Breeding maize for traditional and organic agriculture
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Breeding maize (Zea mays L.) for traditional agriculture can increase quality and added value of agricultural products and allow the recovery of traditional foods. The objectives of this work were to evaluate improved open-pollinated populations under organic and conventional agriculture in order to determine the effects of selection for yield and flour yield and the relationship between agronomic and quality traits under both cropping systems. We have selected open-pollinated maize populations for flour yield and bakery quality under organic conditions, improved them under conventional conditions and evaluated the breeding programs under organic and conventional conditions. Breeding was efficient for grain and flour yield under organic agriculture for Meiro (an open-pollinated population with black grains) but not for the other populations neither in organic nor in conventional conditions. Yield ranks of varieties were moderately correlated under both conditions, and genotype × environment interaction (GE) was significant for most traits when the analyses of variance were made over all environments but also when organic and conventional environments were separated. GE was higher under organic agriculture. Correlations between traits were higher under conventional agriculture and there were important discrepancies between correlations in organic and conventional agriculture. We concluded that selection under conventional agriculture was efficient for one population under organic agriculture. Selection under the target environment could increase the possibilities of success.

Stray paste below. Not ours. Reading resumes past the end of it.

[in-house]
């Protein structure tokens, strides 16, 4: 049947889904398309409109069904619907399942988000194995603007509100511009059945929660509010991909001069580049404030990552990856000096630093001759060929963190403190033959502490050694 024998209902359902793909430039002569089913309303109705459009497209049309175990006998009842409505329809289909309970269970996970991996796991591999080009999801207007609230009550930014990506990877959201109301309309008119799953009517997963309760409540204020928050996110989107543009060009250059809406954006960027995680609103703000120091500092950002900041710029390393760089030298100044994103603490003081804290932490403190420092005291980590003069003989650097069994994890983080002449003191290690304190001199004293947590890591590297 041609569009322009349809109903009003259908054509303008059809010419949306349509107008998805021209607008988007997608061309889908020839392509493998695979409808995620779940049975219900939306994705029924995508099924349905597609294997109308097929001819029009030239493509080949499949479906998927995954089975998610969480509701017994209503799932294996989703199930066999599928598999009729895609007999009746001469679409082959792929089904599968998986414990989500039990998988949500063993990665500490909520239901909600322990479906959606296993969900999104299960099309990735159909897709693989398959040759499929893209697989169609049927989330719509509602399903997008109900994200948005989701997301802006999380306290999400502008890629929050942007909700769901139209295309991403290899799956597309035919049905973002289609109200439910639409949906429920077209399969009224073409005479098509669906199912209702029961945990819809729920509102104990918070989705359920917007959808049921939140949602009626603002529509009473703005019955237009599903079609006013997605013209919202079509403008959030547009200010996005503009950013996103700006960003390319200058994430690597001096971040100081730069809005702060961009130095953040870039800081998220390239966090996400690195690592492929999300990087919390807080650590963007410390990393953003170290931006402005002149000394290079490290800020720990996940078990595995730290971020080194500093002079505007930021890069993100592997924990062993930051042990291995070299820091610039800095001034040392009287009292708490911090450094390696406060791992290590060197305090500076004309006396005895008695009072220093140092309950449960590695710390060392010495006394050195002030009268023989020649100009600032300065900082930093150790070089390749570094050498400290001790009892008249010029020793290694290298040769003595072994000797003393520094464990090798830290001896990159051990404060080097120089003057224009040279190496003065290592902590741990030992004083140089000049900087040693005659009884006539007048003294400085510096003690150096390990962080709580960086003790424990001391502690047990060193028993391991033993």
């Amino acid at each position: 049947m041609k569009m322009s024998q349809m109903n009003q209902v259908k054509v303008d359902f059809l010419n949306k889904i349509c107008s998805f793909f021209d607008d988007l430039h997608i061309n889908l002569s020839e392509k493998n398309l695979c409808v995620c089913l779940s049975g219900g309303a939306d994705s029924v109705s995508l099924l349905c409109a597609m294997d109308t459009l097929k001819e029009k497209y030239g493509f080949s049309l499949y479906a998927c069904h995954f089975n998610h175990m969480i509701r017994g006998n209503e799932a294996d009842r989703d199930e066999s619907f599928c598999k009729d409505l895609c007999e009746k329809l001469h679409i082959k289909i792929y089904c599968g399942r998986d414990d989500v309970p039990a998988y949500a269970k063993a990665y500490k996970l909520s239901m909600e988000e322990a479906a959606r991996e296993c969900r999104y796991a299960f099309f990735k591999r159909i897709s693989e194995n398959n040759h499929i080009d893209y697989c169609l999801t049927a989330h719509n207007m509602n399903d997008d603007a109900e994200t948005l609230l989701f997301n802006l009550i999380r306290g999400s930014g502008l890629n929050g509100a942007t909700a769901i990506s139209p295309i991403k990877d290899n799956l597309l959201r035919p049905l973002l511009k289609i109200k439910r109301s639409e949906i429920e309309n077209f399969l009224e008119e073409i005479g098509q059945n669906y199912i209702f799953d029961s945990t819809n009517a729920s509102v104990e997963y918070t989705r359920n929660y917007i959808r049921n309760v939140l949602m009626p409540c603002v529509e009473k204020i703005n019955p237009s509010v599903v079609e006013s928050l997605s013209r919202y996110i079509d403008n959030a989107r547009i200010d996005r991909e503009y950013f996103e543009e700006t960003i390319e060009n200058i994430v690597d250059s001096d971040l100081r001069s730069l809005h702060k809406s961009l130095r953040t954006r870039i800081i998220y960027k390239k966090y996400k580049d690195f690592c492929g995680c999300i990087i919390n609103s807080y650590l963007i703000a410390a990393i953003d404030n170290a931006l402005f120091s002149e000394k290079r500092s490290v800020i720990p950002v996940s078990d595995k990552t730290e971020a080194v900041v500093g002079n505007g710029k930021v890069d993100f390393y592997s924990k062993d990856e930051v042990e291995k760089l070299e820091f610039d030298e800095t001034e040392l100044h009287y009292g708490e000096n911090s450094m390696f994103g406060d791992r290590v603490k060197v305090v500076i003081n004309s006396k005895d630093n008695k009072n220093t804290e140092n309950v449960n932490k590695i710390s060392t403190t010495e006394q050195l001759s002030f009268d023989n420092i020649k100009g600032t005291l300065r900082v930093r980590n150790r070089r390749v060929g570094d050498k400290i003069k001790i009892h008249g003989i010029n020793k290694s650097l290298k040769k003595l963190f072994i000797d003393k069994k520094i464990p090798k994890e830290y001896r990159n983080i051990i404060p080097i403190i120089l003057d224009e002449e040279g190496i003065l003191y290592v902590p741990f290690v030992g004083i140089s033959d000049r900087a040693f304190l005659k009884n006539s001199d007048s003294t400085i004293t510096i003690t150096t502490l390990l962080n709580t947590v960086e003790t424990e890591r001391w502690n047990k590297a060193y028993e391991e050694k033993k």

KeywordsOrganic agriculture Yield Quality Germplasm Breeding
Research was supported by the Spanish Plan for Research and Development (project code AGL2010-22254), the Basque Government, and the Diputación Provincial de Pontevedra.
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